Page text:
slow, mindful yoga & small group classes in St Kilda, Balaclava, Elwood, bayside

Yoga Me Well Blog

Feeling challenged? Here’s what you can do


Sometimes Life’s challenges flow thicker and faster than we feel we have the capacity to handle. Here are some simple  practices I follow to get through. 

  • I acknowledge that it’s more than I feel capable of handling and compassionately accept my reality.
  • I release the need to resolve the matter (or matters) all at once. It will take the time it takes. 
  • Gratitude practice – I ponder all the things I can be deeply grateful for: a roof, clothing, food, running water.
  • I linger in moments of great beauty around me until feelings of anger, injustice or anxiety dissipate.
  • Cultivating contentment by reflecting on what is good – friends, health, successful and happy times past, how little I need to be content, access to Nature, the blessing of a Life that forges resilience.
  • I allow myself to be happy, despite the issues , even if it’s only for a few minutes.
  • I remind myself that I am in control of my response to Life.
  • Visualising things I’d like to enjoy in my life changes my chemistry and perception of what is possible.
  • Doing something that soothes me (beach walk, bath, read a book, mat practice).
  • Call upon a friend, or actively distract myself in pleasurable or therapeutic activity (cleaning! decluttering!) until I can return with a more able attitude.


 Term 2 yoga begins next week. Autumn practices to ground & release. Join us 🙂
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Liv Mitchell

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Liv Mitchell is a senior yoga teacher and freelance writer/editor.

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The Getting of Wisdom

“What would a wise man or woman do?”    

As a moment by moment practice, I love this suggestion made at the philosophy class I attend. 

“Wisdom” was on our discussion agenda recently. What are the qualities of wisdom, we asked, what is wisdom? Among our responses were: “acting with integrity”, “acting from a deeper connection to [Insert your higher power of preference]”, “having a balanced view“, “clarity of intention”, “the ability to act” and “assertiveness”.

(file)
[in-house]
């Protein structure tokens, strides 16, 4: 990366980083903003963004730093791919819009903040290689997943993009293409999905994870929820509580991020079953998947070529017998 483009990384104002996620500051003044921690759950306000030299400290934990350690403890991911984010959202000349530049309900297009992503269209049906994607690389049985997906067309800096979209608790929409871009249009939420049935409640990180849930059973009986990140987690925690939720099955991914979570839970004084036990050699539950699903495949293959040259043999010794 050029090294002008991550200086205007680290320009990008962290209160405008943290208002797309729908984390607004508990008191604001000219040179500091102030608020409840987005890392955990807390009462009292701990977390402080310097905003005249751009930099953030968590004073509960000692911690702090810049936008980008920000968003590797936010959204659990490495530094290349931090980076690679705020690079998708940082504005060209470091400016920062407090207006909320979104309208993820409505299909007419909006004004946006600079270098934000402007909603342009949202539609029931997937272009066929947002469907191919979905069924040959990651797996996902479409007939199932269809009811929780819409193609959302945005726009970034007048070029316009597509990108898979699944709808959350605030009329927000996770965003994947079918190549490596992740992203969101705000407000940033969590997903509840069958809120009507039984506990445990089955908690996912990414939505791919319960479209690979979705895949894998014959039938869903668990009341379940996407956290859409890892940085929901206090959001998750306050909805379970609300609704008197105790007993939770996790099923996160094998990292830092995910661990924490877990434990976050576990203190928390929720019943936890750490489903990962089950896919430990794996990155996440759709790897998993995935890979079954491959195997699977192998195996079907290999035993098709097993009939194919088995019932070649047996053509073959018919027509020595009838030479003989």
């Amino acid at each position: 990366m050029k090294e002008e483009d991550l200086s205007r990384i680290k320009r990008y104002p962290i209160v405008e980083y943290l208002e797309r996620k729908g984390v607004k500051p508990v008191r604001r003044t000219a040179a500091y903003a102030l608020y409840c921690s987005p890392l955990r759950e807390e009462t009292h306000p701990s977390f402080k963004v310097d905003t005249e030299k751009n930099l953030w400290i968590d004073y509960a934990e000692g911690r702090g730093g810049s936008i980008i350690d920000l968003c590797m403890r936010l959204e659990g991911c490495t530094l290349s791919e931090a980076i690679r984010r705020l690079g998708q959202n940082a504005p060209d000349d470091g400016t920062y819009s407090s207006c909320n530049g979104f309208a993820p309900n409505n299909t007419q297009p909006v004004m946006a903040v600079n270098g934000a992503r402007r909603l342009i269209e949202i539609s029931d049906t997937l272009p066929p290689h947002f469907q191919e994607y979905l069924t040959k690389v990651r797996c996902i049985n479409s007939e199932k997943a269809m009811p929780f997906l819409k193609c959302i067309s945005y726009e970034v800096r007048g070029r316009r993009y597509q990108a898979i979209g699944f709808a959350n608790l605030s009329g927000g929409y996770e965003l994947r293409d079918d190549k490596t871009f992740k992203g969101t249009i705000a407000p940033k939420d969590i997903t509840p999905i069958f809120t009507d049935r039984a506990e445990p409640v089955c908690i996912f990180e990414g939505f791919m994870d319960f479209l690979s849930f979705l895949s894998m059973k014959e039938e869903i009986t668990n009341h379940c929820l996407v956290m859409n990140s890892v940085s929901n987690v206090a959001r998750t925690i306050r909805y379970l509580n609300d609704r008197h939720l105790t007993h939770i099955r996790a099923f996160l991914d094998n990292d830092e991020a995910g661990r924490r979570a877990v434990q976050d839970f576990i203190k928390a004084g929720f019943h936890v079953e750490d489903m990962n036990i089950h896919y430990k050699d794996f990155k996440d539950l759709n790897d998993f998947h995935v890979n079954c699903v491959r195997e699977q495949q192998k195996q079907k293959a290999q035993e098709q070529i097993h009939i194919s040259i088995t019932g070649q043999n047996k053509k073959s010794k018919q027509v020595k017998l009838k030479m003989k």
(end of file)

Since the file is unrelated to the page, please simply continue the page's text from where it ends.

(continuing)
Most of all, we decided, the getting of wisdom comes from gathering and examining life experiences, and integrating and applying the outcome of our learnings.

This idea has been offered by sages and philosophers for centuries.

The unexamined life is not worth living – Socrates

It’s not what happens to you that matters, but how you respond – Epictetus

Knowing yourself is the beginning of all wisdom – Aristotle

I never lose. I either win or learn – Nelson Mandela

We discussed how there must be varying levels of wisdom then too, as we grow in our awareness and openness to learn from life’s challenges. 

I particularly enjoyed Susan’s story:

“I got up early and was about to go out and thought of my husband lying in bed still asleep and the question just popped into my head, ‘What would a wise woman do?’.  So I went and gave him a kiss. He just made a funny noise and stayed sleeping. I thought he might have reacted differently and was a little disappointed, but then I realised the question had moved me to an act of love.”

What a gentle way to inspire ourselves to live more thoughtfully, don’t you think? 

Liv Mitchell

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Liv Mitchell is a senior yoga teacher and freelance writer/editor.


R U Woke?

“Are you woke?”

Because our teens need to know. Their future is at stake.

It’s a question doing the rounds of their vernacular, assures Mum-of-teens and counsellor Sarah. If you are thinking of doing, or are practising yoga, being “woke” is definitely on your agenda.


So what does it mean? Digital trends monitor BuzzFeed says to be “woke” is “to challenge problematic norms and injustices through complete awareness”.  But Sarah and I agree this welcome question carries deeper import.

To be woke is to raise your consciousness, to strive for my three favourite ‘S’s:

  • Self-awareness
  • Self-responsibility
  • Self-mastery.

The time is now. Goodness knows, the world needs more light workers, that is, people committed to raising their consciousness as world service. 


Astrologically, we are at the dawn of the “woke” Age, the Age of Aquarius, which began in 2011-ish (astrologers argue the dates but generally speaking, an Age spans 2000 years). The Aquarian Age is about developing the leader within, cultivating and employing our innate wisdom.

Yes! That is why there is yoga on every street corner. It’s why organised religions struggle to recruit, yet individual spirituality continues to grow. It’s why the internet came into being now, in order to support consensus and true democracy, giving voice to millions. Think of the social action campaigns such as and crowd funding.

Before Aquarius, the Age of Pisces (0 AD to 2011-ish) gave us strong leadership to get things done. It coincided with the birth of Jesus Christ and included other great leaders such as Abraham Lincoln and Mahatma Ghandi, as well as ignominious ones, Adolf Hitler, Idi Amin Dada, Pol Pot, Saddham Hussein. The Piscean Age created hierarchies of power. But as Aquarius began her approach, the great institutes and powerbases began to fall: the stock market, the housing market, corporations, banks, dictatorships, outdated approaches …

The world now asks us to connect and chart progress through our innate wisdom that is governed by love and benevolent will.


The upshot? Get some yoga into you 😉 Make 2018 the year you start a home practice.

Liv Mitchell

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Liv Mitchell is a senior yoga teacher and freelance writer/editor.

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